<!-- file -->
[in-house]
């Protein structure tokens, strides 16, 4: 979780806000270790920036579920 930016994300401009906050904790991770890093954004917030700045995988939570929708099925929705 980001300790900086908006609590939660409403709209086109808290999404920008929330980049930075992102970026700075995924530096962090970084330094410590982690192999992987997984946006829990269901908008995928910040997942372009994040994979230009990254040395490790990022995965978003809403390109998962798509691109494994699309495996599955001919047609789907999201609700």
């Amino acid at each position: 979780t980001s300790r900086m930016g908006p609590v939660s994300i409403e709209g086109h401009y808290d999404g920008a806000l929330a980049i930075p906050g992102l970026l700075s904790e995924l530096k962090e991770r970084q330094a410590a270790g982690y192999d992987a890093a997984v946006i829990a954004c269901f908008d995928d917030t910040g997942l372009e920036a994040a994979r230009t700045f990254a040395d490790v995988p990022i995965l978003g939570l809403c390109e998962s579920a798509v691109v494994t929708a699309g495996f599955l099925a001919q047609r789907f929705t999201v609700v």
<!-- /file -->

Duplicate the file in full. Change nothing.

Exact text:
[in-house]
């Protein structure tokens, strides 16, 4: 979780806000270790920036579920 930016994300401009906050904790991770890093954004917030700045995988939570929708099925929705 980001300790900086908006609590939660409403709209086109808290999404920008929330980049930075992102970026700075995924530096962090970084330094410590982690192999992987997984946006829990269901908008995928910040997942372009994040994979230009990254040395490790990022995965978003809403390109998962798509691109494994699309495996599955001919047609789907999201609700």
């Amino acid at each position: 979780t980001s300790r900086m930016g908006p609590v939660s994300i409403e709209g086109h401009y808290d999404g920008a806000l929330a980049i930075p906050g992102l970026l700075s904790e995924l530096k962090e991770r970084q330094a410590a270790g982690y192999d992987a890093a997984v946006i829990a954004c269901f908008d995928d917030t910040g997942l372009e920036a994040a994979r230009t700045f990254a040395d490790v995988p990022i995965l978003g939570l809403c390109e998962s579920a798509v691109v494994t929708a699309g495996f599955l099925a001919q047609r789907f929705t999201v609700v």